How Networks of Social Cooperation Scale into Civilizations

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Connections: The Quarterly Journal, Volume 20, Issue 3, p.5-29 (2021)


China, comparative development, Europe, Networks, political economy, structural transformation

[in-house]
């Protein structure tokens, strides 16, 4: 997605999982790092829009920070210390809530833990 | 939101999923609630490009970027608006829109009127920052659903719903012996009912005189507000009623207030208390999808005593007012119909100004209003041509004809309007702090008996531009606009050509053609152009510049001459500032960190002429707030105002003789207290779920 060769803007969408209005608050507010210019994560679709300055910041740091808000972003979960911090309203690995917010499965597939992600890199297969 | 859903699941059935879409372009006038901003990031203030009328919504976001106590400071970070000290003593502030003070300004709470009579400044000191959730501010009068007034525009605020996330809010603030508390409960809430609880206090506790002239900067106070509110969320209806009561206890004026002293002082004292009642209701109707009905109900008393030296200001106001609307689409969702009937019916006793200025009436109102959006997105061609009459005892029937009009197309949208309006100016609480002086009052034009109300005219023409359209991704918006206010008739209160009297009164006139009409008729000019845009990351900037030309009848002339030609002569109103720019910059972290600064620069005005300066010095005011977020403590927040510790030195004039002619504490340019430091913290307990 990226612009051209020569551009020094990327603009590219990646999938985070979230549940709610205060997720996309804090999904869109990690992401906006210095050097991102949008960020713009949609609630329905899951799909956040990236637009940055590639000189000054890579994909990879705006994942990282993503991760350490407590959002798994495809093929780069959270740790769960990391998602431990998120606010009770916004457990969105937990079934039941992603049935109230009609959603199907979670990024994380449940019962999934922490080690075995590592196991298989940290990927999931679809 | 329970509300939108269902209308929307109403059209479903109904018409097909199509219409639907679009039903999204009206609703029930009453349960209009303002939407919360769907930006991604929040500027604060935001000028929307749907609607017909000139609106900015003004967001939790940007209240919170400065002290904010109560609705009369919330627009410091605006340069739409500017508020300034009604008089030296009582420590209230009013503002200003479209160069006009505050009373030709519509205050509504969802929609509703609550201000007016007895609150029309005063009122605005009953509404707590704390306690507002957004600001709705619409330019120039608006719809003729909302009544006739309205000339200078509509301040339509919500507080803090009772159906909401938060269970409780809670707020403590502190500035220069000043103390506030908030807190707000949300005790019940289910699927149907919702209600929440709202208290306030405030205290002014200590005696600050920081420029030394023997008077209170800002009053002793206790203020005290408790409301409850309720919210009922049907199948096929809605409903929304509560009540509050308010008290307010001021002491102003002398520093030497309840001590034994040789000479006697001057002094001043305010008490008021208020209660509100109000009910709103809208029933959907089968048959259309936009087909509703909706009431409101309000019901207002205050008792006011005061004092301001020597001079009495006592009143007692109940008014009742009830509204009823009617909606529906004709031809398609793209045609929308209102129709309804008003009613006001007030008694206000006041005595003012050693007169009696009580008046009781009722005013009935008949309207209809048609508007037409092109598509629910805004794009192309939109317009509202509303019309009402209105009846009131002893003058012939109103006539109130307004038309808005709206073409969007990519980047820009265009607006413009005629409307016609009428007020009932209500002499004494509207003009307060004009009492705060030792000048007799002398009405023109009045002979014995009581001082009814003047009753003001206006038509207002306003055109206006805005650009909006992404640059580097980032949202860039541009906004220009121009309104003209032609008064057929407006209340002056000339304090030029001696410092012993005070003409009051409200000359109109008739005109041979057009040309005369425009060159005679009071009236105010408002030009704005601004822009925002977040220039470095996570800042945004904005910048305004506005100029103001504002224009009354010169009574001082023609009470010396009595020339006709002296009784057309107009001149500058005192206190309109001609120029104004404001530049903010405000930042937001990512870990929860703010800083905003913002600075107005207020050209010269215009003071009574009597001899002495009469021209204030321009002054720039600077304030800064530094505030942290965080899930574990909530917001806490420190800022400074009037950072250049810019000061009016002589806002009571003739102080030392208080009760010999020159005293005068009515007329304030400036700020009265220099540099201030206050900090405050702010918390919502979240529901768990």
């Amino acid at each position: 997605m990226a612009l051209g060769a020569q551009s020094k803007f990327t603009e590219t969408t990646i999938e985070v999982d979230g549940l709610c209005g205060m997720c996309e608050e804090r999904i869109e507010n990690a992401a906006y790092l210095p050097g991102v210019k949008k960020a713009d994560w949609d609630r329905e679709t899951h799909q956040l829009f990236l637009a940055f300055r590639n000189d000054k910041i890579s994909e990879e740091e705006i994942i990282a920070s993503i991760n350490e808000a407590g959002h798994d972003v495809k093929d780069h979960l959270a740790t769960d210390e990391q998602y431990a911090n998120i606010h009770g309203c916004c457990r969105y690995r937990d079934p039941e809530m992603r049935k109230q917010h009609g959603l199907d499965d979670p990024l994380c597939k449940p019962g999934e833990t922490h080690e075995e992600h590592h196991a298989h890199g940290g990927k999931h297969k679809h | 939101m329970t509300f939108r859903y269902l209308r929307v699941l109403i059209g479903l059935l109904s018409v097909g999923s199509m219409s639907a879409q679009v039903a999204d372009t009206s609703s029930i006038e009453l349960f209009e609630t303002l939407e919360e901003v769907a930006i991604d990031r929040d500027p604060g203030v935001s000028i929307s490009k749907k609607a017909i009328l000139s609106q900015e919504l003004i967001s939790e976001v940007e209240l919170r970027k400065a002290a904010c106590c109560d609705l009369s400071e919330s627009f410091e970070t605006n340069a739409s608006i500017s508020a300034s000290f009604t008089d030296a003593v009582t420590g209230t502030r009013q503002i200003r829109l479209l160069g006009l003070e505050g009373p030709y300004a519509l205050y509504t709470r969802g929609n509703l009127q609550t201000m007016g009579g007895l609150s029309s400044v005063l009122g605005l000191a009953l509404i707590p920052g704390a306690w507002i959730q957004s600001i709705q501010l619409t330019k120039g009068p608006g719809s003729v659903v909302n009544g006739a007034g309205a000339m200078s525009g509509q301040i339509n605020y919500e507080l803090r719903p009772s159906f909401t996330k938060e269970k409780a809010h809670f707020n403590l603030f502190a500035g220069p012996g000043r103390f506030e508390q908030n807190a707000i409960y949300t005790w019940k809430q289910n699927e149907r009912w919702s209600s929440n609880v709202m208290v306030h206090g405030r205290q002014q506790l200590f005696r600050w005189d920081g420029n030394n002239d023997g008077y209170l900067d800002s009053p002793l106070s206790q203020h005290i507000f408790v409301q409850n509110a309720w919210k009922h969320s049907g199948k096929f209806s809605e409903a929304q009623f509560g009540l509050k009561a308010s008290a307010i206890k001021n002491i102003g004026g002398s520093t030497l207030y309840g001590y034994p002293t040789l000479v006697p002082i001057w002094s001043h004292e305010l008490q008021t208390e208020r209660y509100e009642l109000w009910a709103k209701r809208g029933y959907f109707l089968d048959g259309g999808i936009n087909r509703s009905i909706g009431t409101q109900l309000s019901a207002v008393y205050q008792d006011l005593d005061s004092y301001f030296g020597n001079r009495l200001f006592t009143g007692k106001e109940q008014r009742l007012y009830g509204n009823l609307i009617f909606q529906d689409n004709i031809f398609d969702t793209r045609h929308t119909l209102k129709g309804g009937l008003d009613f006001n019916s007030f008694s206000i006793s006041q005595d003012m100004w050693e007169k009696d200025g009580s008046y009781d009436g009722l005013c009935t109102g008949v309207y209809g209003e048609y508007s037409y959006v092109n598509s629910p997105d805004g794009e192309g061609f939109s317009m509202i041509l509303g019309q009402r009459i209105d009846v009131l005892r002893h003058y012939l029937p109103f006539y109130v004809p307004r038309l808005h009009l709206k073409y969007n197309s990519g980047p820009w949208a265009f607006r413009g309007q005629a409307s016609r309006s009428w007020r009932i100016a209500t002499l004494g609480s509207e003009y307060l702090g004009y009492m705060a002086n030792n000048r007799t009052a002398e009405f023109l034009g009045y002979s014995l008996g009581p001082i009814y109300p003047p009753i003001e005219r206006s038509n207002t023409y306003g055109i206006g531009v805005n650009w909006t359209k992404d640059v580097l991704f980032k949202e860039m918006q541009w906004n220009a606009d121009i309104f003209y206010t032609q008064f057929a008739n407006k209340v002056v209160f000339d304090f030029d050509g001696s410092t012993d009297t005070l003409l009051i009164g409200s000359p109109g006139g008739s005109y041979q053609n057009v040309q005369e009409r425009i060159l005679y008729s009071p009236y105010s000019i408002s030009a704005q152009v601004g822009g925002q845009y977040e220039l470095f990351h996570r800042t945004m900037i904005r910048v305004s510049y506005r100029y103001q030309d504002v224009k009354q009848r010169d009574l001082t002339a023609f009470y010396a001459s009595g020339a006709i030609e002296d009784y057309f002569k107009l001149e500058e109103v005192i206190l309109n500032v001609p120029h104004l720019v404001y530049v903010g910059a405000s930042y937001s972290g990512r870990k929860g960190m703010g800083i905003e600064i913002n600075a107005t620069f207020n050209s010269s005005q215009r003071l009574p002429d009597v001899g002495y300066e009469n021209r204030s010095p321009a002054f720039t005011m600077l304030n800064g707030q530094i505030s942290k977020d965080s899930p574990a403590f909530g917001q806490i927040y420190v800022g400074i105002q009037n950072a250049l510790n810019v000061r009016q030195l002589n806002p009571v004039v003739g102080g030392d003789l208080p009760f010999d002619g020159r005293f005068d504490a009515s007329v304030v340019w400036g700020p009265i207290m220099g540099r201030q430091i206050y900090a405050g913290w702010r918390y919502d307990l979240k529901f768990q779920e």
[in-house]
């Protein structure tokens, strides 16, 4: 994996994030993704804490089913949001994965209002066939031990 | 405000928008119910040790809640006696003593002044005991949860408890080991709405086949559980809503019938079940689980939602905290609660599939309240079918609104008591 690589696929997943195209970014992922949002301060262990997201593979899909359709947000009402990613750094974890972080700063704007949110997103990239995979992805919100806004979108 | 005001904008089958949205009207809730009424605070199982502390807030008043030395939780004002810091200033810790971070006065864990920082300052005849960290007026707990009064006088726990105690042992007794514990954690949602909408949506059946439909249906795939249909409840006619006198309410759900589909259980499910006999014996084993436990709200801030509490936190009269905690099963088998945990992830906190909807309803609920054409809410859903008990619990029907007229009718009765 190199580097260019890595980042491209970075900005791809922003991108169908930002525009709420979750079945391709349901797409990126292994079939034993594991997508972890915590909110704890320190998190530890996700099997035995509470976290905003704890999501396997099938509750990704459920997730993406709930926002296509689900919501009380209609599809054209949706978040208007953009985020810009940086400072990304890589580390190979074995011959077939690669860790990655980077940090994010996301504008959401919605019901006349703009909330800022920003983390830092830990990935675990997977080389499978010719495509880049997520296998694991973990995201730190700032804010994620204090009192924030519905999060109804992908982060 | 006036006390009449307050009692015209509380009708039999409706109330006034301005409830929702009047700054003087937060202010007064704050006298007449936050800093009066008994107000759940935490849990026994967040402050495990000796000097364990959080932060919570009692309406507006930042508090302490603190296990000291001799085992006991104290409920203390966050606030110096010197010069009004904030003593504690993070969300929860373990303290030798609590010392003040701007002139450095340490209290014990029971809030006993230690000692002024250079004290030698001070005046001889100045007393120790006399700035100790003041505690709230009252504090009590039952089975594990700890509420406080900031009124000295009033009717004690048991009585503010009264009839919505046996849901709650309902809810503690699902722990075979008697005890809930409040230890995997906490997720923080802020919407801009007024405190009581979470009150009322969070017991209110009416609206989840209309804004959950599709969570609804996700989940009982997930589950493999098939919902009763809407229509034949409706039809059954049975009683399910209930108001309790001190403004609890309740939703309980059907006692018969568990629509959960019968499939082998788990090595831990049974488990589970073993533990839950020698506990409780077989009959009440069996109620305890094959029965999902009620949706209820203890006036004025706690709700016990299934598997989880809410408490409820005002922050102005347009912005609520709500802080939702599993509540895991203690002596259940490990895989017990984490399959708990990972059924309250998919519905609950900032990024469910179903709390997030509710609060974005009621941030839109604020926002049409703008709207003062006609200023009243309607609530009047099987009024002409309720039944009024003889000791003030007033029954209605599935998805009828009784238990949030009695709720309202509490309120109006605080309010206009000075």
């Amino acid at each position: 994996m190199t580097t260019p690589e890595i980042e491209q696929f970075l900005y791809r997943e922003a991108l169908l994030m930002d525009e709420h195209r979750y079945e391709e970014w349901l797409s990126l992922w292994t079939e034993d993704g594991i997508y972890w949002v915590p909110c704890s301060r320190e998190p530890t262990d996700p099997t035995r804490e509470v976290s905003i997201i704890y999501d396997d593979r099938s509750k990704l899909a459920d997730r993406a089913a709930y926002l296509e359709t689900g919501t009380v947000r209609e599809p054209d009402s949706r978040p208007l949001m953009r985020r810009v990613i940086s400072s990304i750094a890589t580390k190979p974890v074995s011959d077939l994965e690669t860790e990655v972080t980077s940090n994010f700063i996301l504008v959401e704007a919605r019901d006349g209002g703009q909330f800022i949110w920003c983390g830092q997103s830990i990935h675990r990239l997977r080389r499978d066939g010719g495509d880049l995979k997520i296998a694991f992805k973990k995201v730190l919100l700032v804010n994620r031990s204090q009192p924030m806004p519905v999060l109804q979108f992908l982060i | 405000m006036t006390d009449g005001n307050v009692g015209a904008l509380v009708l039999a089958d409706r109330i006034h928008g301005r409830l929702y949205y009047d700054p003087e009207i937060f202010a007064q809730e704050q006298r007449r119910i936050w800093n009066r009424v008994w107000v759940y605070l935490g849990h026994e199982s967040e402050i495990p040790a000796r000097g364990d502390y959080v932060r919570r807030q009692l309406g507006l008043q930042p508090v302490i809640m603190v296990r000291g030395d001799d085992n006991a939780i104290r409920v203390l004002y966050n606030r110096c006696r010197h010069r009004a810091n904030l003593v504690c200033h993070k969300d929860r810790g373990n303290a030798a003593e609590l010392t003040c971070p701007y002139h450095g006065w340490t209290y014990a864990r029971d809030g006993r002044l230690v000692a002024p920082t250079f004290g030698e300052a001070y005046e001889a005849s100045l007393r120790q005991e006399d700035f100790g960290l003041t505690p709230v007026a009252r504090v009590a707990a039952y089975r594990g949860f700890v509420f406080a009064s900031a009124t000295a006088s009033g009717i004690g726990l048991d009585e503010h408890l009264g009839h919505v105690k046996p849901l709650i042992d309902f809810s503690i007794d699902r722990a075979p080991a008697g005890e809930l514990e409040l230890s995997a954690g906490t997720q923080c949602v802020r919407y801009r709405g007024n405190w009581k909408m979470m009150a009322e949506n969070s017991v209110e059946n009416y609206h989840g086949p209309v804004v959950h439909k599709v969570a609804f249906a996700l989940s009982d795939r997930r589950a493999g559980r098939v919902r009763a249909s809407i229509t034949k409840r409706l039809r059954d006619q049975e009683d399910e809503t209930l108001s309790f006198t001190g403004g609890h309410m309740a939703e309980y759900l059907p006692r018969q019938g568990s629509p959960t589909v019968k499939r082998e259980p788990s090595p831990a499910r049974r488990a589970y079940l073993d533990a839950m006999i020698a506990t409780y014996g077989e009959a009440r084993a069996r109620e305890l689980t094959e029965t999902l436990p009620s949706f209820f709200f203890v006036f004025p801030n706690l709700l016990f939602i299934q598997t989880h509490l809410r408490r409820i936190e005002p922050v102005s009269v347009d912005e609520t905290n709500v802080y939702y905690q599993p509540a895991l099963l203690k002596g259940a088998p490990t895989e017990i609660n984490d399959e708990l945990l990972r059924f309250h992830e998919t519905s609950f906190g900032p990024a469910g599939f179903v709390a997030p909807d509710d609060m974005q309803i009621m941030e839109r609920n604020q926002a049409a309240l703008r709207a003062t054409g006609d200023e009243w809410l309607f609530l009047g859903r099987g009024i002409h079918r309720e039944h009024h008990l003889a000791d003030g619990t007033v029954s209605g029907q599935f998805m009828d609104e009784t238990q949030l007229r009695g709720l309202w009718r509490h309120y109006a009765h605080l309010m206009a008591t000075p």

This article analyzes structure and function in the network design of historical regimes of China and Western Europe to build a theory for the development of societies and states from endogenous mechanisms of social change. It shows how their respective network structures evolved independently but share a global property: both are small worlds, meaning that any node in the network can reach any other node by a small number of steps. Probing the variations in network topologies and their role in diffusion and scaling, the author accounts for differences in formal institutions, interpersonal trust, cultural norms, and moral protocols. Network structure as an independent variable moves the discussion of the divergence of East and West beyond the conventional, centralized China versus decentralized Europe debate. It allows us to identify an overlooked driver of structural change in the polity, helping to discern better what sets the development of world civilizations apart.